Sunday, November 27, 2016

Rood People

After first encountering Our Lady of Walsingham two years ago it has become my regular haunt when I visit family in Houston. I was pleasantly surprised when arriving for this morning's First Sunday of Advent Mass to hear choral Mattins underway, psalms, lessons, and all. It is the first time I have encountered a non-oriental church in Texas that has bothered with the Divine Office, much less on Sunday when most people just want their Mass and coffee.

I noticed one other difference, only after some discernment: some way, some how a rood screen had appeared in medio templi. I thought back and recalled accurately that there had not been one before, just a vestige of one above the altar rail, not unlike St. George's in Sudbury. According to the bulletin the rood screen was added and dedicated the prior week during the Mass for Paul VI's date of Christ the King. The cathedral rector, Fr. Charles Hough IV, writes:
"From the earliest times, Christian architecture has always given special prominence to the Altar as the focus of attention and nucleus, the beating heart of the faithful gathered before it to share in the Holy Sacrifice of the Mass and to feed on Jesus the Bread of Life. Indeed, the church building is essentially a canopy raised over the Altar with corresponding environs for those who attend on the holy mysteries. Reflecting the tripartite structure of the Hebrew Temple, the traditional parts of Christian churches delineate sacred space and mark a path of ascent toward the Altar. The nave represents the "Inner Court," while the chancel mirrors the "Holy Place," and all rises and points to the sanctuary figuring forth the 'Holy of Holies' and the very dwelling place of God with His people....
"After the Fourth Lateran Council in 1215 affirmed the teaching of transubstantiation and promoted the reservation of the Blessed Sacrament in tabernacles at the high Altar, even modest parish churches acquired beautifully carved chancel screens. These screens raised the vision of the faithful to the cross above with its image of our crucified Lord, flanked by the Blessed Virgin Mary and the beloved Apostle John. And these screens also directed the gaze forward, as through a doorframe or window, to the sight of the priest at the Altar elevating the Sacred Species at the moment of their consecration....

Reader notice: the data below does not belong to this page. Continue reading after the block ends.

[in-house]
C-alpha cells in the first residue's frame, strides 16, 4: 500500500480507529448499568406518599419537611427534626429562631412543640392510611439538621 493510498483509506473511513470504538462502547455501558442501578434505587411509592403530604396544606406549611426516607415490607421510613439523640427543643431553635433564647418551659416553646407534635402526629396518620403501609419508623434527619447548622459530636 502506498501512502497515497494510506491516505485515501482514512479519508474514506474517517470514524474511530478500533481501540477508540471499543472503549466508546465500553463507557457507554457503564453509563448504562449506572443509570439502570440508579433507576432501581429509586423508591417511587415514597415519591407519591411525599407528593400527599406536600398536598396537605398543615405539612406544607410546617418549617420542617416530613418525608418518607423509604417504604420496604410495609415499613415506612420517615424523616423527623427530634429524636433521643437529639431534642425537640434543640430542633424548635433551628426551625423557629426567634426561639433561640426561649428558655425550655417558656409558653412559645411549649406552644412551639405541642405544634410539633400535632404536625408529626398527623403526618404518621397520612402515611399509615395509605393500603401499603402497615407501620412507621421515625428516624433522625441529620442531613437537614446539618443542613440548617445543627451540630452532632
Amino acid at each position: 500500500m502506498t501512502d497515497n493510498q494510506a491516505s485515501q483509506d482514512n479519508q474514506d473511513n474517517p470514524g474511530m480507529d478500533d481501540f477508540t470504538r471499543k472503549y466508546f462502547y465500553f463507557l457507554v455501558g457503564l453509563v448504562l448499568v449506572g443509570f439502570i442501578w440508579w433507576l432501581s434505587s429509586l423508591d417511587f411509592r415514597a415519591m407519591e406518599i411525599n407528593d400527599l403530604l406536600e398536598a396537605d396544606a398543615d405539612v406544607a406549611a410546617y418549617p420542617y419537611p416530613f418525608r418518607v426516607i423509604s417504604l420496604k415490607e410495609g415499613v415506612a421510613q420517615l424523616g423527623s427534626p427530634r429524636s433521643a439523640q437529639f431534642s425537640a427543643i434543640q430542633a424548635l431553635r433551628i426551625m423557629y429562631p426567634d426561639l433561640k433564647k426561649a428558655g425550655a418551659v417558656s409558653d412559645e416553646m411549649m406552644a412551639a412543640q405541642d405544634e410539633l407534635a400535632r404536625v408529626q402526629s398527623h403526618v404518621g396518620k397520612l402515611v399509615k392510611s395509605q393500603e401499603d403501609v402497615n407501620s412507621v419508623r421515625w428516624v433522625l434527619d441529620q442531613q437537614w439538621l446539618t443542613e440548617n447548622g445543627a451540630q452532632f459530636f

"In the sixteenth century, when the Reformation came to England, many of these screens were destroyed, though some survived. The roods and statues, however, were invariably removed and frequently replaced by images of the royal coat of arms, usurping the place of our suffering Lord with the painting of earthly power....
"Around the same time and certainly after the Council of Trent (1545-1563), rood screens began to disappear from Catholic churches in continental Europe for very different reasons. During the Counter-Reformation and under the influence of a baroque aesthetic, medieval styles gave way to neo-classical fashion. Newer churches modelled after the Jesuit church in Rome Il GesĂș were built featuring open proscenium arches and lofty altarpieces for a more 'theatrical' staging of the miracle of the Eucharist as inspired, in part, by the nascent arts of the opera and secular drama.... But the real credit for the revival of fully appointed rood screens belongs to the brilliant English Catholic architect Augustus Welby Pugin (1812-1852). His influence was vast and spurred a return to medieval models in building both Anglican and Catholic churches amid the Victorian gothic revival."